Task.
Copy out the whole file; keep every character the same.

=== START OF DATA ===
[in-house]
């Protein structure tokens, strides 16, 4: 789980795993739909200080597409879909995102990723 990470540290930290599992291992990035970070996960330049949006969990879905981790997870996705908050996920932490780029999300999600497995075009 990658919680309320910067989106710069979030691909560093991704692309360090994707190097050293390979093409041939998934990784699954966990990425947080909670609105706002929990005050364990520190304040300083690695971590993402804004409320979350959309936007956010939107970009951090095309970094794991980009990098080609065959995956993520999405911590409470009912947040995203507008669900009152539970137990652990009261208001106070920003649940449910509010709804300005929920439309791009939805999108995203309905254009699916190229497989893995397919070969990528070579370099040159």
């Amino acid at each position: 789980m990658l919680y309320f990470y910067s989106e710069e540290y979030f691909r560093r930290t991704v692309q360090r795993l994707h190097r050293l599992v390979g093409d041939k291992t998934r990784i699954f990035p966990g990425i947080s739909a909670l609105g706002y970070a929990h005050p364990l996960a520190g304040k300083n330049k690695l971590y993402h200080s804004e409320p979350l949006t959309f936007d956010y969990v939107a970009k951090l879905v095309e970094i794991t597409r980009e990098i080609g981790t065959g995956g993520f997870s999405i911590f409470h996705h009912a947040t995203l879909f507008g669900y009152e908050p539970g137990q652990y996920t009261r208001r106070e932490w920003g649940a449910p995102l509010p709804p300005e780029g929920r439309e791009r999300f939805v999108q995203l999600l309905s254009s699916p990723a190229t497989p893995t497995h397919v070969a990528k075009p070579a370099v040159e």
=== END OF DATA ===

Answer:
[in-house]
């Protein structure tokens, strides 16, 4: 789980795993739909200080597409879909995102990723 990470540290930290599992291992990035970070996960330049949006969990879905981790997870996705908050996920932490780029999300999600497995075009 990658919680309320910067989106710069979030691909560093991704692309360090994707190097050293390979093409041939998934990784699954966990990425947080909670609105706002929990005050364990520190304040300083690695971590993402804004409320979350959309936007956010939107970009951090095309970094794991980009990098080609065959995956993520999405911590409470009912947040995203507008669900009152539970137990652990009261208001106070920003649940449910509010709804300005929920439309791009939805999108995203309905254009699916190229497989893995397919070969990528070579370099040159």
């Amino acid at each position: 789980m990658l919680y309320f990470y910067s989106e710069e540290y979030f691909r560093r930290t991704v692309q360090r795993l994707h190097r050293l599992v390979g093409d041939k291992t998934r990784i699954f990035p966990g990425i947080s739909a909670l609105g706002y970070a929990h005050p364990l996960a520190g304040k300083n330049k690695l971590y993402h200080s804004e409320p979350l949006t959309f936007d956010y969990v939107a970009k951090l879905v095309e970094i794991t597409r980009e990098i080609g981790t065959g995956g993520f997870s999405i911590f409470h996705h009912a947040t995203l879909f507008g669900y009152e908050p539970g137990q652990y996920t009261r208001r106070e932490w920003g649940a449910p995102l509010p709804p300005e780029g929920r439309e791009r999300f939805v999108q995203l999600l309905s254009s699916p990723a190229t497989p893995t497995h397919v070969a990528k075009p070579a370099v040159e």